Mark Zuckerberg shot again on the whistleblower who testified that the Facebook CEO has no accountability at a Senate listening to Tuesday.
Zuckerberg mentioned the corporate he based cares “deeply about issues like safety, well-being and mental health” after former worker Frances Haugen urged lawmakers to have authorities regulators oversee the social community, which she mentioned ought to declare “moral bankruptcy.”
Haugen — who leaked 1000’s of inner paperwork to lawmakers and the Wall Street Journal — mentioned the corporate downplayed Instagram’s detrimental results on teenagers’ psychological well being, exempted common customers from content material guidelines, and did not crack down on drug cartels and human traffickers.
“There are no similarly powerful companies that are as unilaterally controlled [as Facebook],” Haugen testified. “The buck stops with Mark. There is no one currently holding Mark accountable but himself.”
“If we didn’t care about fighting harmful content, then why would we employ so many more people dedicated to this than any other company in our space — even ones larger than us?” Zuckerberg wrote.
“If we wanted to hide our results, why would we have established an industry-leading standard for transparency and reporting on what we’re doing?”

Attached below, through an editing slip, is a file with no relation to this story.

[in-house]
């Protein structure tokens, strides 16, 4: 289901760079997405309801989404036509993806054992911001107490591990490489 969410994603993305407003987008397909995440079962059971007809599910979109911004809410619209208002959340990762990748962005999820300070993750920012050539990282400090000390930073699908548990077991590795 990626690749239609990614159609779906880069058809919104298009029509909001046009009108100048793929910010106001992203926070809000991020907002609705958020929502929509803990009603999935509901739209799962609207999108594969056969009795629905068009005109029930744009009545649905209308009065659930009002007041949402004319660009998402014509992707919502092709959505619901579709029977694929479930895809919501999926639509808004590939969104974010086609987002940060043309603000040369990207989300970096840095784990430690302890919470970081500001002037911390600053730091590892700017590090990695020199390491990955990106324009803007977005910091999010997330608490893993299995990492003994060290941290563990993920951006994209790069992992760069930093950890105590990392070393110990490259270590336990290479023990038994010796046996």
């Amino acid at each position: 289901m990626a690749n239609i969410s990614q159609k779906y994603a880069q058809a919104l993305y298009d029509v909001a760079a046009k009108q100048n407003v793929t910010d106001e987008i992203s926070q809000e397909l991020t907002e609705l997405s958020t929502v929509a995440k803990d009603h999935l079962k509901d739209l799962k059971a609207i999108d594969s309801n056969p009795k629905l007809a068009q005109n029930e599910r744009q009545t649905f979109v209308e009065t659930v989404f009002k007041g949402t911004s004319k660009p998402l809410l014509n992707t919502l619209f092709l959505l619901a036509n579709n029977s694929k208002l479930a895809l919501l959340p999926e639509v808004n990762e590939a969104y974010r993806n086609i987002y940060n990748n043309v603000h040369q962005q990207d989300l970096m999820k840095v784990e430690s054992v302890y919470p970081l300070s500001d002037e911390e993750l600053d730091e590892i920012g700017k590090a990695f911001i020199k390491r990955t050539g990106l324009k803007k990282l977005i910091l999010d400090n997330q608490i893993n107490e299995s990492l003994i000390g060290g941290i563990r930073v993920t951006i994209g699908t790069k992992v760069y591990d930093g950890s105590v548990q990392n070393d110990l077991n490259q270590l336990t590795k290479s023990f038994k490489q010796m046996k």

Zuckerberg additionally famous that social media was not contributing to the polarizing of nations exterior the US, the place the overwhelming majority of its practically three billion customers dwell.
The feedback marked the primary time the Silicon Valley head honcho significantly addressed Haugen’s leak and nationwide safety considerations about Facebook, the place she labored from June 2019 to May 2020 studying and copying inner paperwork.
Zuckerberg additionally commented on Monday’s widespread outage of Facebook and its merchandise Instagram and WhatsApp, which devalued the corporate by $50 billion.
“We’ve spent the past 24 hours debriefing how we can strengthen our systems against this kind of failure,” the CEO mentioned of the “worst outage we’ve had in years.”
“This was also a reminder of how much our work matters to people … who rely on our services to communicate with loved ones, run their businesses, or support their communities.”